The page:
Education is probably the very best, most cost efficient way to fight Ransomware. No one should open an attachment within an email or click a link from someone they do not know. Even for email where the sender is recognized, if the request looks strange, the email address may be spoofed to look like a fellow firm member. If the email looks vague or the reference within the email looks incorrect, more than likely it is a phishing email. This same rule goes for web access. As long as your staff sticks with legitimate work related websites, the likelihood of a web based Ransomware attack can be lowered dramatically. At the end of the day if you are unsure about an email or a webpage email your I.T. staff, they should have the tools to test for embedded Ransomware. Rekall offers free onsite training sessions which educate staff members on how they can avoid triggering a firm-wide Ransomware epidemic.

Anti-Ransomware Spam & Web Filtering

Coupled with education there are technologies that aid in the avoidance of Ransomware. Top email spam filtering services now offer anti-Ransomware subscriptions. In this way Ransomware laden emails are stopped before they reach your inbox. Rekall’s spam filtering service blocks around 45 Ransomware attempts weekly for our law firms. In conjunction with spam filtering should come an enterprise level firewall. Enterprise level firewalls should come with anti-Ransomware services which automatically block web based Ransomware as your users navigate through the internet. These technologies take the guess work out of email and website safety and heavily aid int he fight against Ransomware.

Best Practice File & Folder Security Permissions

Ransomware follows network permissions and will only encrypt files over the network that the triggering user has access to. This means that if your I.T. company follows Microsoft best practices regarding file & folder security, the likelihood of a total encryption situation is lowered significantly. Users should only have access to what they need and nothing more. They also should not have access to other workstations, only their own. Proper file & folder security across the network will limit the amount of data encrypted as a whole. The less data encrypted, the lower the chances of a full production halt within your firm.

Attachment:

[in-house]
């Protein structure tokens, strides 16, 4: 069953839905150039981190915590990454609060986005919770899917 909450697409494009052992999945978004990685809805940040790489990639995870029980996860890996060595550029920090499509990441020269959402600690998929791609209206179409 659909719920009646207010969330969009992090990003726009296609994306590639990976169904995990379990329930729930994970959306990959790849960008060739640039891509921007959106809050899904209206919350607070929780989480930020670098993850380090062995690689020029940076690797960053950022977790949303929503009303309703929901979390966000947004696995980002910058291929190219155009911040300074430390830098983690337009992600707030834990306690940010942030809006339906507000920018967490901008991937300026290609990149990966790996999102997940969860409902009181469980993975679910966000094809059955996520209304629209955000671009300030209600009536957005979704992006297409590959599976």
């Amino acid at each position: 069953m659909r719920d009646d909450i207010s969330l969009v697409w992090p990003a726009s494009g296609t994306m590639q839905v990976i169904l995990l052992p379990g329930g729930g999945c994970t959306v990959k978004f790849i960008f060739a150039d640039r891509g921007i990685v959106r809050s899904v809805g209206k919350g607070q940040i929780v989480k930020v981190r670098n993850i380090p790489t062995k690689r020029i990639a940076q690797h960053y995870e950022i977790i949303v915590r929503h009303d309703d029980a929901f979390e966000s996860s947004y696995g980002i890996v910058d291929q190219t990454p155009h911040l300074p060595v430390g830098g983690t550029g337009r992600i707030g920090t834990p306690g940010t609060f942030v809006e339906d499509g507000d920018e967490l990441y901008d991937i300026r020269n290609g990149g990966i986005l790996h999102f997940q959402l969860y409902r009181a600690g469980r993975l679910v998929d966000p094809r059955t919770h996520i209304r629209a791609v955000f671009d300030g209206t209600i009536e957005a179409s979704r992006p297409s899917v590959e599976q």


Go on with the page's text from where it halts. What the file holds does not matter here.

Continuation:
Ransomware Proof Backup Services

Do not backup to USB devices as a primary backup method. In almost 100% of the Ransomware situations that Rekall has been called to handle, the USB drive is also encrypted along with all company data. Utilize a cloud based image level backup of all servers with a high retention, 15 to 30 days. Rekall offers this as a standard Backup/Disaster Recovery service. Other than being in the cloud, this is the very best type of backup for fast recovery from Ransomware or any kind of system malfunction.

Operating System & Software Patch Management

Your I.T. vendor should be remotely managing Windows desktop, server & third party application updates on a regular, scheduled, automatic basis. This service will plug any security vulnerability holes automatically and keep your business 100% secure. Not a single Rekall client was affected by the “WannaCry” Ransomware attack of May 2017 due to this service which costs clients only $6/workstation per month. It’s an inexpensive solution that offers a fantastic value.

Move to a Private Cloud

Finally, if you find all of this way too overwhelming, forget it all and move your business to a private cloud. Rekall’s Private Cloud offers all these services bundled together at a low monthly rate offering the highest level of security and the least amount of I.T. management headache.

Get in touch and let Rekall start solving your problems today!

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Michael Geller

Law Office of Michael Geller, LLC

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John Hoyle III, Esq.

Hoyle Law, LLC

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Servilla Whitney LLC